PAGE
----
Raccoon Red June 15, 2012 at 02:51 PM
How about enforcing existing laws? Parents drop off their kids every day in front of the "no stopping or standing" signs on the adjoining streets. And each school morning, watch how many cars turn left from Lafayette onto Pine, a moving violation. These should all be tickets not warnings. As for sidewalks, they definitely need one on the south corner of Fairview & Lafayette. That's a dangerous spot, and you can see from the beaten dirt trail that lots of people attempt to walk there on their way to & from school.
Richard E. Templin June 15, 2012 at 04:40 PM
Folks, there is a huge amount of discussion going on on the other Patch article. Here is the link there: http://chatham.patch.com/articles/township-to-hear-safe-routs-to-school-proposal
Cindy Thompson June 16, 2012 at 09:16 PM
Thanks, Laura Silvius, for closing the other "sidewalks" discussion that got way off track. (On the other hand, as a new resident in Chatham Township, I sure learned a lot about local politics!) I'm writing because I will soon be moving to a condo in one of the apartment complexes off River Road. The complex is about one mile from the high school, so my son would like to be able to walk home from school. That would help me, too, because I work in the city two or three days a week and can't pick him up from school. Because we'll be within two miles of the high school, we do not qualify for bus service. Unfortunately, there are no sidewalks on Southern Blvd from River Road, or on Fairmount to Longwood. The section of Southern Blvd between River Road and Fairmount looks especially dangerous for pedestrians. Please add these streets to the list of streets that need sidewalks. I find it difficult to believe that a wealthy town like Chatham Township/Borough is even debating this. Thanks, Cindy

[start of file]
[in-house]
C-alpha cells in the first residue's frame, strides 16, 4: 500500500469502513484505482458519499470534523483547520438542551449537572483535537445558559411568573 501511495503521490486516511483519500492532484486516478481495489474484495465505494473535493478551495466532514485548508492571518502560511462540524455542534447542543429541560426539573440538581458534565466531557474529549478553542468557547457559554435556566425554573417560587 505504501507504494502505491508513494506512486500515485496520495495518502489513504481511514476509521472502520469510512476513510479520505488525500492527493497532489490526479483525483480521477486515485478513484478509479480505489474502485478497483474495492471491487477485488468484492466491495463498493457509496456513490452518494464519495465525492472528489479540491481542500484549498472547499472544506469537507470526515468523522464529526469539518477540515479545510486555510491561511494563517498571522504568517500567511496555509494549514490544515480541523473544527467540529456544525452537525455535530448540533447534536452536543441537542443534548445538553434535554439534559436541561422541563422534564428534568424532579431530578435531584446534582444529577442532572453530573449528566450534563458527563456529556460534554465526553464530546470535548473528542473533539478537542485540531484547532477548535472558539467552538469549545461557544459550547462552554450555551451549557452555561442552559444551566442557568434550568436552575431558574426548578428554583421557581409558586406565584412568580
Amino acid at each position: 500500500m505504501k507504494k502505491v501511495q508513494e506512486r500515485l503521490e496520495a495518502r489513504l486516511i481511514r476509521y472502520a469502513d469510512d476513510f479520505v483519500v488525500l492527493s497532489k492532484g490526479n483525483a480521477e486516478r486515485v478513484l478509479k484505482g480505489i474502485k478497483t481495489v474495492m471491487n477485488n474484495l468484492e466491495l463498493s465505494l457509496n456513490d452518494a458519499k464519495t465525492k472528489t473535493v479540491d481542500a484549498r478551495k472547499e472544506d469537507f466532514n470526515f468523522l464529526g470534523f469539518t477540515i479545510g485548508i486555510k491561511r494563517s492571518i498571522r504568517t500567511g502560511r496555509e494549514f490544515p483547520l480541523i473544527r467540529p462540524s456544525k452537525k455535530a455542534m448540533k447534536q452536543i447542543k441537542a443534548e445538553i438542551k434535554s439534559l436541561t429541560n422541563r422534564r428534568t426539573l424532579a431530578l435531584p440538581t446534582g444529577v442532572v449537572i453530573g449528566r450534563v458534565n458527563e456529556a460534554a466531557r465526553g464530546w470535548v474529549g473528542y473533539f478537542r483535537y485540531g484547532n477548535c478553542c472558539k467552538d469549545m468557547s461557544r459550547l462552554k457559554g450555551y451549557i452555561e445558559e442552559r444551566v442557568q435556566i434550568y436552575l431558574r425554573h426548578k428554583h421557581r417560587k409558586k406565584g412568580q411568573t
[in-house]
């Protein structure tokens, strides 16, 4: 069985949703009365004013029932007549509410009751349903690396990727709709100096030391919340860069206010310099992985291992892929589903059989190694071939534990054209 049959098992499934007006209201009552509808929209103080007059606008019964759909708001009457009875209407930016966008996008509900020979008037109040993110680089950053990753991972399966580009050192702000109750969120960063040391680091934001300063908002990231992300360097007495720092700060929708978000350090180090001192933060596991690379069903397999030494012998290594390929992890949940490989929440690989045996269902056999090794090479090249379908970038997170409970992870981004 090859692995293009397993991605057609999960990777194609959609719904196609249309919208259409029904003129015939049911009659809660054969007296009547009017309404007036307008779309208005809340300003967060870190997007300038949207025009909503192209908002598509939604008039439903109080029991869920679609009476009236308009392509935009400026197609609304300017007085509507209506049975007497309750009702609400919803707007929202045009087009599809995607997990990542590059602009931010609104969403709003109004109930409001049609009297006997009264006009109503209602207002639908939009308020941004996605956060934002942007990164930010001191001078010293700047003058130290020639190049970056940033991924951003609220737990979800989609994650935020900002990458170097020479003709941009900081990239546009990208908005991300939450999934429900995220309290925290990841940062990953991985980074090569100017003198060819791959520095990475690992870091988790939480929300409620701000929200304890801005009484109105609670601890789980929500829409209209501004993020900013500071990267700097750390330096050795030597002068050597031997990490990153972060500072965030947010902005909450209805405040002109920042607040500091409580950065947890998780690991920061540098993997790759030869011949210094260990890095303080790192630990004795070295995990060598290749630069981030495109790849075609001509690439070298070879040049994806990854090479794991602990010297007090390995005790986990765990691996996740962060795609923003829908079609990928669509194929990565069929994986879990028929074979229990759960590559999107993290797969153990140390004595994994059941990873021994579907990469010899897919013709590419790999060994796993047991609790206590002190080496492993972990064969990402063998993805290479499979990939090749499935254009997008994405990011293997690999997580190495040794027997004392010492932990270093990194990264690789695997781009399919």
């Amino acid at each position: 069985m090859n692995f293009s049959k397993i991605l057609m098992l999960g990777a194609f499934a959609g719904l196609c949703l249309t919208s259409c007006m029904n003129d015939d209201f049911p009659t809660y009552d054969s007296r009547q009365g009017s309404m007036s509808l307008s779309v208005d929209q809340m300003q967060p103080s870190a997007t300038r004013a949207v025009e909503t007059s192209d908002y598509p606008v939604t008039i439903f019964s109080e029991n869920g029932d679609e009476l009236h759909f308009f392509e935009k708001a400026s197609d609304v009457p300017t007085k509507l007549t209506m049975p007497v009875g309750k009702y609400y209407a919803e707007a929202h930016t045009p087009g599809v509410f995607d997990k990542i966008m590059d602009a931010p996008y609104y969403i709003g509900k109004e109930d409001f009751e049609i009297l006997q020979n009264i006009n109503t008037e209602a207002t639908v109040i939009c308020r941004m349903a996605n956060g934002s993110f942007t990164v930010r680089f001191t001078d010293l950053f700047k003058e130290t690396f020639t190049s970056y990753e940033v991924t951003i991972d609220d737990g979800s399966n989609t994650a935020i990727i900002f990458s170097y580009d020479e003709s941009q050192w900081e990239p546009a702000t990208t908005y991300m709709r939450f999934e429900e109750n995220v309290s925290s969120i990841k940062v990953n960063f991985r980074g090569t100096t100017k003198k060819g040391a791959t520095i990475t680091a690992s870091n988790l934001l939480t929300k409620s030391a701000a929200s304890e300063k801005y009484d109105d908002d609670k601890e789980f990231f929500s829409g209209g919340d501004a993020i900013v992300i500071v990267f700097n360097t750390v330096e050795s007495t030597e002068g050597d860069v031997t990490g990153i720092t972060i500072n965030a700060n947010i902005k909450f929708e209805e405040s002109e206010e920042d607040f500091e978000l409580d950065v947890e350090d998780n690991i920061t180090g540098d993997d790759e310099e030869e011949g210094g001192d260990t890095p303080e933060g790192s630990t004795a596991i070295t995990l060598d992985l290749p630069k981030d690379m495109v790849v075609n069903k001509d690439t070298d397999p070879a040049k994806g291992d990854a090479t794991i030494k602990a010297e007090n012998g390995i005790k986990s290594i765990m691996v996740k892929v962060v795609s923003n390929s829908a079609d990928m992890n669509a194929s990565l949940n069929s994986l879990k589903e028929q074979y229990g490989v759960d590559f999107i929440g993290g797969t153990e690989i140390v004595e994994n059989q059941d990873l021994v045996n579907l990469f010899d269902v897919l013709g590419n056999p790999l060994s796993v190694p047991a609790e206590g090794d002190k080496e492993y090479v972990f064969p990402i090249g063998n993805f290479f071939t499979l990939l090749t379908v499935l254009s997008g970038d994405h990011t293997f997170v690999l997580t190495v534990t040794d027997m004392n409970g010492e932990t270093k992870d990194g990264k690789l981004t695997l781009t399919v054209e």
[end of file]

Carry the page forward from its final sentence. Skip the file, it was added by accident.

Raccoon Red June 18, 2012 at 01:31 PM
When I first moved to the Township in the mid-80's I attended a couple of school board meetings to see what was going on. An issue at one of those meetings was that a group of people from the condos were petitioning to have sidewalks installed so their children could walk to school. But the whole thing was quickly squashed. Apparently, when the condos were first built they were marketed as an isolated community where adults without children would want to reside. Using that approach the builder avoided having the town require him to pay for installation of sidewalk access to the rest of the community, something that would normally be required of most builders of such a complex. However, once the condos opened it turned out that many families with children bought units there too. So the petitioners were told that unless they wanted to build the sidewalks themselves and pay for the ongoing maintenance and insurance for them (especially for the difficult Snake Hill portion) it was not going to happen.